A good example is a hybrid system that utilises a low carbon Edel Hot Water Heat Pump to provide hot water, the highest energy load service. This allows complete freedom for specifying space heating and provides greater design flexibility. A notional hybrid system incorporating the Edel Hot Water Heat Pumps was modelled by Glen Dimplex Heating & Ventilation (GDHV) in SAP 10.1 following the Future Homes Standard consultation. For wider scope, the modelling extended to both houses and apartments. The aim was to illustrate the costs and benefits of the hybrid system. In addition, the modelling shows how compliance can be achieved using a mix of complementary technologies, including the following GDHV products: 

The modelling highlights the advantages that the specification of Edel Hot Water Heat Pumps can bring to a development in conjunction with a wide variety of technologies. We should also consider the importance of the effects the specification of hybrid systems may have on the electricity grid. 

Can flexible energy storage technology support wider specification of low carbon technologies?

Electrification of heat in buildings is likely to create a load that correlates closely with external temperature. When temperatures drop, supply capacity could quickly be reached. To overcome this challenge, technologies such as High Heat Retention Storage Heating, hot water storage, and other flexible energy storage solutions can help create a smart-controlled reserve of energy in homes. These reserves can be used to supply energy for a heat pump solution when it is needed.

Focusing on continually increasing the grid peak capacity could risk potential unstable connections. By increasing the flexibility of the grid through the specification of flexible energy storage technologies, we can match supply and demand and maximise use of increasingly renewable (and therefore variable) grid energy. This would provide the industry with a platform from which to accelerate the specification of low carbon and electrified solutions.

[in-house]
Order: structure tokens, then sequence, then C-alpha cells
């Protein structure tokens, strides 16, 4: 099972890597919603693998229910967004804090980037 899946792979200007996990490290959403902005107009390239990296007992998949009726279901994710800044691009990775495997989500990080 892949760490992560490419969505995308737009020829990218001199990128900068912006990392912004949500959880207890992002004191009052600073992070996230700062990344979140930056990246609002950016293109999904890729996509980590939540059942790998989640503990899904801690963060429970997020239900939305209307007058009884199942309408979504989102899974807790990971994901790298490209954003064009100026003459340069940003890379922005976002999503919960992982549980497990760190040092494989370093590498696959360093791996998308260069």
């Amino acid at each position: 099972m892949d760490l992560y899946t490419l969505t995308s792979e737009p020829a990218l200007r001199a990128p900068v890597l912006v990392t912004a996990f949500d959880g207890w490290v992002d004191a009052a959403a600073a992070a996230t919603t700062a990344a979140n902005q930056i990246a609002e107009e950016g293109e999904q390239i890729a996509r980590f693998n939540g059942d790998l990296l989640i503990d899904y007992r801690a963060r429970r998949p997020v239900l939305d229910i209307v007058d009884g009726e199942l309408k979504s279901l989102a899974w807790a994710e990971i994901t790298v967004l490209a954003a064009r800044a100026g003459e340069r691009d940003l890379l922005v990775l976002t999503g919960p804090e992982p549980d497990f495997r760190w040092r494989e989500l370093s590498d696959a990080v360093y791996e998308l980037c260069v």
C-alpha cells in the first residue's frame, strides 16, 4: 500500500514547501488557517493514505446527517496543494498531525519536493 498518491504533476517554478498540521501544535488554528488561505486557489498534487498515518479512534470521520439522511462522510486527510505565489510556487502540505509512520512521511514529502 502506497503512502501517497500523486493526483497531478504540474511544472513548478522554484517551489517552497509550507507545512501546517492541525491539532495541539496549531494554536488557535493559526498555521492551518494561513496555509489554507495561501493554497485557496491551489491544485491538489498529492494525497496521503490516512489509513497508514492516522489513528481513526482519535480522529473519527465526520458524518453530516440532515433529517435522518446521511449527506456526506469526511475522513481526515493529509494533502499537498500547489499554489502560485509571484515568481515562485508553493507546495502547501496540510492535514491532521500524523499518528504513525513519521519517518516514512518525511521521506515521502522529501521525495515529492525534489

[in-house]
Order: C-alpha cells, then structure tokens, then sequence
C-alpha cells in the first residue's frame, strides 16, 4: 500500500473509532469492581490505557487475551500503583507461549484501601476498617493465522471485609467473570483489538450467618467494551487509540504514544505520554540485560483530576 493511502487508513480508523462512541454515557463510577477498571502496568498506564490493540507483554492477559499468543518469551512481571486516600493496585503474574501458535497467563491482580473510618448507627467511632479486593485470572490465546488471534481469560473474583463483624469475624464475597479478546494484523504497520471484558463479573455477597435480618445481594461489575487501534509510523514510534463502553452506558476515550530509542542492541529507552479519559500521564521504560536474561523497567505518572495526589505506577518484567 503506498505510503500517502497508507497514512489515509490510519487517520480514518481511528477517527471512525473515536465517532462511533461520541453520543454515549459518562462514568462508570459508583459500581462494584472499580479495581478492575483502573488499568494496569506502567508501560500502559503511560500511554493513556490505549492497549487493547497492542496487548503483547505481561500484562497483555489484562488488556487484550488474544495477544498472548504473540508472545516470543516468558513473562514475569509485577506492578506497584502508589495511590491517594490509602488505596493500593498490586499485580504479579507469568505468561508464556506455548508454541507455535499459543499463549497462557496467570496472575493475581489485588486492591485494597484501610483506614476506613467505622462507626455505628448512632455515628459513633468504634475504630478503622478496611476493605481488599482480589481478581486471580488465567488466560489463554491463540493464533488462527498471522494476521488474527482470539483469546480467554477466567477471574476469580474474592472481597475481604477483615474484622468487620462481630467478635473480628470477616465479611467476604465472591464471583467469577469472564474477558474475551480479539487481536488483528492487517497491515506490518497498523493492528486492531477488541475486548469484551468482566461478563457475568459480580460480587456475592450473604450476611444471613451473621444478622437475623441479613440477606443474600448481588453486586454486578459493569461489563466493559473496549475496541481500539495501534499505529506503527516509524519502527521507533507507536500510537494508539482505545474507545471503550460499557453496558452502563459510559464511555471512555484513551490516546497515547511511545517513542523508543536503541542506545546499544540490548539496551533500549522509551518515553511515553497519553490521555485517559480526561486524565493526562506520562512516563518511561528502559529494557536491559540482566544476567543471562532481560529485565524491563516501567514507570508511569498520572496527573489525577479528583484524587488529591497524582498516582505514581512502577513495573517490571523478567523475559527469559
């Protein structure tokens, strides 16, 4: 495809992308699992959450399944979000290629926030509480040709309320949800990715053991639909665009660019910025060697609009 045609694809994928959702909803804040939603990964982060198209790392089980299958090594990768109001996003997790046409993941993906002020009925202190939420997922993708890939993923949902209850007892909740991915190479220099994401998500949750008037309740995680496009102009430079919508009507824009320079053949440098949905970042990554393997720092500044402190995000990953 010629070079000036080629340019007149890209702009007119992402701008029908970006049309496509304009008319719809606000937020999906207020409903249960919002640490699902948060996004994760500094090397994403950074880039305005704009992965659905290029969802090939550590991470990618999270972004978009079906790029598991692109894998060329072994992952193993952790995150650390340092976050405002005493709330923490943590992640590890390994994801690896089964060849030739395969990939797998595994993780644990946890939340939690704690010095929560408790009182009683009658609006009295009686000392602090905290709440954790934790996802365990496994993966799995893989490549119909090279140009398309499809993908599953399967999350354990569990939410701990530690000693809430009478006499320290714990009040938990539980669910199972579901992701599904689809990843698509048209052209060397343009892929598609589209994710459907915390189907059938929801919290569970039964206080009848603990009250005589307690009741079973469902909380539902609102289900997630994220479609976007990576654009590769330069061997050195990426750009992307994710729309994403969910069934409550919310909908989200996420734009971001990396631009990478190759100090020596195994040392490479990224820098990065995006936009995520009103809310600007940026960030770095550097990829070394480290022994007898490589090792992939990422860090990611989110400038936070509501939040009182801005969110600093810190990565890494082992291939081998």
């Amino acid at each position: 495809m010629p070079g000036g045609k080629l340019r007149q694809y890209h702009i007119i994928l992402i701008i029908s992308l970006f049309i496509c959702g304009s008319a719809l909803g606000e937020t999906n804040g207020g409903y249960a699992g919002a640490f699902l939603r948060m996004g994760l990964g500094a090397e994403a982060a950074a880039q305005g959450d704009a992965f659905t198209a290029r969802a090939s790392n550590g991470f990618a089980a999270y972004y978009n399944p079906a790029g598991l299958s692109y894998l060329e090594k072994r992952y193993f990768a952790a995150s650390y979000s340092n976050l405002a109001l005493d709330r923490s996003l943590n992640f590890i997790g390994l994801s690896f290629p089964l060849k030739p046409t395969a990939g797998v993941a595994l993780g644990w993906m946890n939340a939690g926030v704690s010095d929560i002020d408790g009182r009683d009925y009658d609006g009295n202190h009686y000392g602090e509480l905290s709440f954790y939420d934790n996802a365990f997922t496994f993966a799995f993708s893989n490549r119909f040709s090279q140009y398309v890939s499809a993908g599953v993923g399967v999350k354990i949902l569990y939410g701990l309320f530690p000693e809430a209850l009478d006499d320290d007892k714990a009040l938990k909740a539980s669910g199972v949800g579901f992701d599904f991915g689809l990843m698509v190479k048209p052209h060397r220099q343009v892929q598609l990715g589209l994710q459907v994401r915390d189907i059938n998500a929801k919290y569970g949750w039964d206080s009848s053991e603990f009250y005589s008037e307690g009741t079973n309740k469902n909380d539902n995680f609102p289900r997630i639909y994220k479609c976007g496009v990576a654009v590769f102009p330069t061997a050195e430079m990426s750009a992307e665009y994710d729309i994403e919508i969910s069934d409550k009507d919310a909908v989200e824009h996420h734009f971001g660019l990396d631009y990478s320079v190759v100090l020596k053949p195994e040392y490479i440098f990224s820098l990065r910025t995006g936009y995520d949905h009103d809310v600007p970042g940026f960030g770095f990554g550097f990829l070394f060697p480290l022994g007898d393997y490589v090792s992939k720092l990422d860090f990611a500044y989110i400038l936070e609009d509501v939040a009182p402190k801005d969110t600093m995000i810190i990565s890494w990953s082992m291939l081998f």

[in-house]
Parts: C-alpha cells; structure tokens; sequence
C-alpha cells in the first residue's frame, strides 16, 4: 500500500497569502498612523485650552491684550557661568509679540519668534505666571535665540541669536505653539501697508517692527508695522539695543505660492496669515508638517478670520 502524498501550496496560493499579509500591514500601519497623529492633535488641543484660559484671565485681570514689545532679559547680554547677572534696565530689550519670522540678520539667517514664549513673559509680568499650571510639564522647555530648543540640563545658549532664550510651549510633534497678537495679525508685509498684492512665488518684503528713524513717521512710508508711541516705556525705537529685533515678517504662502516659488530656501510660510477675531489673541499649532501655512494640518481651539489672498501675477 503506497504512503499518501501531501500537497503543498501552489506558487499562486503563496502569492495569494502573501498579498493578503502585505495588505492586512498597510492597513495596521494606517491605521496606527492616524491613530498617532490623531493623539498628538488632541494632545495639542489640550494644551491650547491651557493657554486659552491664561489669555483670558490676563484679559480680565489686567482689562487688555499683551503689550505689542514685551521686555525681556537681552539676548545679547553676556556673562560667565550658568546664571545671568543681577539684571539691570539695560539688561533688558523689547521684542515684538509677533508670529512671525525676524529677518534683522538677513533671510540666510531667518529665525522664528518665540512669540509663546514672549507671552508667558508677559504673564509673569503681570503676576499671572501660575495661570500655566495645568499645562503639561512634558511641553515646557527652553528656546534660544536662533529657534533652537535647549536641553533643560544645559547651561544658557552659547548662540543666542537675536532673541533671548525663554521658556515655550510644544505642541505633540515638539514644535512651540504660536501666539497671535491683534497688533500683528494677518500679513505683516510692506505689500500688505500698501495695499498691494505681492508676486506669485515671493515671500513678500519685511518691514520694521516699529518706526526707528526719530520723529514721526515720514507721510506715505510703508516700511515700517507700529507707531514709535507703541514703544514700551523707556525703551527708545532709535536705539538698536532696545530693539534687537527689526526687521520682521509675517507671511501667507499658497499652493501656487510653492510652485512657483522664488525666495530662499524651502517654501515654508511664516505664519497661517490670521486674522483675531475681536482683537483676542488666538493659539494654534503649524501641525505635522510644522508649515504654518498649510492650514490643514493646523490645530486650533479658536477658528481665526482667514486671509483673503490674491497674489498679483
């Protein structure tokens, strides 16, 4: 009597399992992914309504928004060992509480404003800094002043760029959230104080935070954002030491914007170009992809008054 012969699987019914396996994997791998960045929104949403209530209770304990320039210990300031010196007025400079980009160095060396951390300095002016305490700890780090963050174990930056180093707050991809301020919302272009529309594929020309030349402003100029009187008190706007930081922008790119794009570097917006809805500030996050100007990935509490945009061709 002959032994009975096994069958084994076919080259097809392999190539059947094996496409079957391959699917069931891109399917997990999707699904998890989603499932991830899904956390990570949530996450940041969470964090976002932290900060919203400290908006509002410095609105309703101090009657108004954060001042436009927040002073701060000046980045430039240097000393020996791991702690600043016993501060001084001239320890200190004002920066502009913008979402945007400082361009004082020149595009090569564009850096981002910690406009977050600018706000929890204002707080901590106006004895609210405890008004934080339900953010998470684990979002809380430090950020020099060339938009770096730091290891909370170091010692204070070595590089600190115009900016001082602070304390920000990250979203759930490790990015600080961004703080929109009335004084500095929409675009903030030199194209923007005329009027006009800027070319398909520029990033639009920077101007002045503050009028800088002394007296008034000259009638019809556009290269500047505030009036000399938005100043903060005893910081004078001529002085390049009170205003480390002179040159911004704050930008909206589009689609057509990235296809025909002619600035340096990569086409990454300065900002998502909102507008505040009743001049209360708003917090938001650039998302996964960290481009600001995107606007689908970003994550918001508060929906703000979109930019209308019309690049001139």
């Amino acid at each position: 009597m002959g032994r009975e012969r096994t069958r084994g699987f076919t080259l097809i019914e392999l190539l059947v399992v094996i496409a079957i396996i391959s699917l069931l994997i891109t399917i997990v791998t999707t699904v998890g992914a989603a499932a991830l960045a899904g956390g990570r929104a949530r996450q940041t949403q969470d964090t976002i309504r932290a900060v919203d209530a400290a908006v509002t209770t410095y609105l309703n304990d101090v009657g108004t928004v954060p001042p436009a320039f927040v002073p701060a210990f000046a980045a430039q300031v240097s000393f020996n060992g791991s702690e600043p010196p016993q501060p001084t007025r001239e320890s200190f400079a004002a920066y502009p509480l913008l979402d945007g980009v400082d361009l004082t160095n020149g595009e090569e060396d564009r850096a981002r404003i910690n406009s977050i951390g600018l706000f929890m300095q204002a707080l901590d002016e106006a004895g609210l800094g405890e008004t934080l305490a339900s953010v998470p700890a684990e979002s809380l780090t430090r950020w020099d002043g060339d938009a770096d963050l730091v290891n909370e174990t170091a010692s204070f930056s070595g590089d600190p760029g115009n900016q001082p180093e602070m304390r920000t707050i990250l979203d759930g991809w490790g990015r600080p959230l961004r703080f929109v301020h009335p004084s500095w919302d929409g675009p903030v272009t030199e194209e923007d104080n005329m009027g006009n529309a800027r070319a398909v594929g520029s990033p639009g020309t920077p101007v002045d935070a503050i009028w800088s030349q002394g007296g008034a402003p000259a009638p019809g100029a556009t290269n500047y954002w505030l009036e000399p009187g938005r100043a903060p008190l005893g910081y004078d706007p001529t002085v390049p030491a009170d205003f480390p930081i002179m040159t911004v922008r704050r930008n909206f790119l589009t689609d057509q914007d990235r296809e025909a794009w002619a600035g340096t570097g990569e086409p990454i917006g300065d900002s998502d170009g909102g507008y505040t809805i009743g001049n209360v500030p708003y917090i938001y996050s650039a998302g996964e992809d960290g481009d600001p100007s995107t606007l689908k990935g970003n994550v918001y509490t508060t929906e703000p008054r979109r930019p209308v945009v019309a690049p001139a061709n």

The role of ambient networks in the low carbon economy of the future

Distribution heat losses can significantly decrease the efficiency of traditional centralised high temperature heating solutions in large scale residential and mixed use buildings. The heat loss in a modern building with thermally efficient envelopes can cause overheating in corridors and communal areas that may require additional mechanical ventilation.

This is where ambient networks are ideal for new developments. The Zeroth Energy System is a network of water-to-water in apartment heat pumps, connected by an ambient loop that runs at 25°C. The system was designed with the cooperation of leading building developers. The collaborative approach addressed the industry’s need for solutions that help increase energy efficiency and reduce the risk of overheating in residential apartments.

The system delivers low carbon hot water, heating, and comfort cooling through one system. When modelled in SAP2012 with an air source heat pump, the system achieved an efficiency of over 300%. The application of plant technology is flexible. Air source heat pumps can be replaced with a connection to a district heating network if required. Specification of ambient networks enables electrification within cities whilst meeting the most stringent proposed targets in the Future Homes Standard consultation, and regional extension targets where present. 

To discuss how low-carbon technology and complementary systems can be integrated with your residential development or retrofit project, and to find out more about low carbon energy strategies, contact the GDHV specialist team.